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Discrimination against Muslims, Dalits and Adivasis in Healthcare

Discrimination against Adivasis in Healthcare
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Ground Report | New Delhi: Discrimination against Adivasis in Healthcare; One-third of Muslims, more than 20 percent Dalits and tribals, and 30 percent of respondents in general, have no access to religion, caste, or health care due to illness or health conditions in hospitals.

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Discrimination against Adivasis in Healthcare

Oxfam India’s report is based on a recent survey ‘Securing Rights of Patients in India’, and provides an insight into the plight of patients and citizens in the healthcare system.

The Pan India survey was conducted between February and April 2021 and received 3,890 responses. The survey highlighted shortcomings in the implementation of patients’ right to information, informed consent, and other opinions.

More than 70% said that the doctor only prescribed prescription or treatment or asked them to perform tests/investigations without stating their illness, nature, and/or cause of illness, while more than half said no about the investigation. Didn’t get the information. Tests are being performed on admission to the hospital. At least one-third said their doctor did not allow a second opinion.

The survey on the Ministry of Health’s Patient Rights Charter was conducted between February and April and received 3890 responses, while the survey on India’s vaccine campaign was conducted between August and September covering 28 states and five centers. The administered areas covered 10,955 respondents.

Oxfam India quoted the survey results as saying, “One in four Indians has been discriminated against in accessing health services because of their caste and religion.”

“One-third of Muslim respondents, more than 20% of Dalit and Adivasi respondents, and 30% of respondents in total reported that they were accompanied by religion, caste or due to illness or health condition in a hospital. Or healthcare professionals were discriminated against, “the report claims.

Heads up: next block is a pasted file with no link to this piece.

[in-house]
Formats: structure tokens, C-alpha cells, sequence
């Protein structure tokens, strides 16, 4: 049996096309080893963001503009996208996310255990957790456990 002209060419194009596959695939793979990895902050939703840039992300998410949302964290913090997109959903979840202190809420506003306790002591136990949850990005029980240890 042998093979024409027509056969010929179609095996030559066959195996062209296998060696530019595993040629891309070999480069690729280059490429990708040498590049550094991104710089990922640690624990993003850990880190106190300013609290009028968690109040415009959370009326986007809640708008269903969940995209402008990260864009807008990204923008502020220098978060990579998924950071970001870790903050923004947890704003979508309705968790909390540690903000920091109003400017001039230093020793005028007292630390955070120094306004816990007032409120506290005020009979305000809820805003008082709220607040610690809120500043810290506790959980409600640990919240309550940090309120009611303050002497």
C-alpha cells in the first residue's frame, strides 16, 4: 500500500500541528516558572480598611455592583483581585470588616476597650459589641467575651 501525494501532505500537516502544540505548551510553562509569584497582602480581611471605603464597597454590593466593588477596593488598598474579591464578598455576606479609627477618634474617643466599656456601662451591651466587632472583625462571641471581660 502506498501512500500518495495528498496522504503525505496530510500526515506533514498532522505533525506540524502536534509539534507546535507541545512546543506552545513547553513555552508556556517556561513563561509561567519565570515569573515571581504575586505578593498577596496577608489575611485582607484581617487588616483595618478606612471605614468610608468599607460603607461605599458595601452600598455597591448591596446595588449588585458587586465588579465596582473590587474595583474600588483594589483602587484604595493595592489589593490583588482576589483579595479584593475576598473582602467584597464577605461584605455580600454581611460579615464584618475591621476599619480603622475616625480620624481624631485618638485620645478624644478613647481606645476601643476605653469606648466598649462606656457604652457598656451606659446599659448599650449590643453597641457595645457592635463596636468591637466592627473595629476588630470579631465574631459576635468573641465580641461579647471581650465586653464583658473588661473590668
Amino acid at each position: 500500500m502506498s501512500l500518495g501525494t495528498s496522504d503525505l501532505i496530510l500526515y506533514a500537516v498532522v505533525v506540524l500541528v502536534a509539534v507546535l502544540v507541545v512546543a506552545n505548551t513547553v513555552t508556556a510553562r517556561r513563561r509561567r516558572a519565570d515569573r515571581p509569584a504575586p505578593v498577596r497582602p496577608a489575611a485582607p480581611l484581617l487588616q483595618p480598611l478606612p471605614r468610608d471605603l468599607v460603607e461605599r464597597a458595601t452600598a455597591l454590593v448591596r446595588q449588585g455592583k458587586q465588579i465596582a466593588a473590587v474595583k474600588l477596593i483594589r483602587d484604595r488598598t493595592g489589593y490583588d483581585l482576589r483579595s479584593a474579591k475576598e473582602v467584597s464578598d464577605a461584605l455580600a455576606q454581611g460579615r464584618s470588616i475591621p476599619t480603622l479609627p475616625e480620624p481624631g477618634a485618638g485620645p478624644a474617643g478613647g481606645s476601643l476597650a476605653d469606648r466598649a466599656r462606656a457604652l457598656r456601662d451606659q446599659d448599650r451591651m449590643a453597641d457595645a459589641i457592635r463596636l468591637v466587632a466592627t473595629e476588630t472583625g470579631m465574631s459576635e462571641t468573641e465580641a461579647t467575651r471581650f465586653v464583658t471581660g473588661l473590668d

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discriminated on basis of religion

Furthermore, 30% said they had been discriminated against because of an illness or health condition, 12% felt they had been discriminated against on the basis of religion, 13% said they had been discriminated against. Feel that they have been discriminated against. Against because of their caste. One-third of Muslims say they have been discriminated against in a hospital or healthcare professional because of their religion.

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“The survey shows that the basic rights of patients in healthcare facilities for the poor and middle class in India are routinely denied. The existing structural inequalities in the healthcare system, Oxfam India CEO Amitabh Bihar said in a statement.

“It is important to note that India does not maintain a record of people being vaccinated individually by income or social group, which is important for strategizing to suit the needs of a specific population. About one in ten Angela Taneja, head of advocacy at Oxfam India, said any commitment to equity on the vaccination campaign would be commensurate with India’s affluent and poor in various social groups. Will have to be involved in trying to track the relative progress of vaccination.

COVID-19 Vaccination Drive

“88% believed that the government should ensure that backward groups such as street dwellers, migrants, immigrants, refugees, and asylum seekers were given access without providing documents.” (Discrimination against Adivasis in Healthcare)

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Other issues include long queues, challenges in booking online slots, and long distances to vaccine centers. In addition, respondents stressed the need for teachers, domestic workers, medical and grocery vendors to be vaccinated. The first part of the vaccination campaign focused on vaccinating healthcare and other frontline workers. With a narrow circle, not everyone can be a part of it, which leaves them vulnerable for a while.

Differences in information played a role in the anomalies. More than 60% of respondents felt that they were not well aware of how and why the vaccine was circulating. “Eight out of 10 people think the government has changed its COVID-19 vaccine policy too often, especially in the early stages of the campaign.

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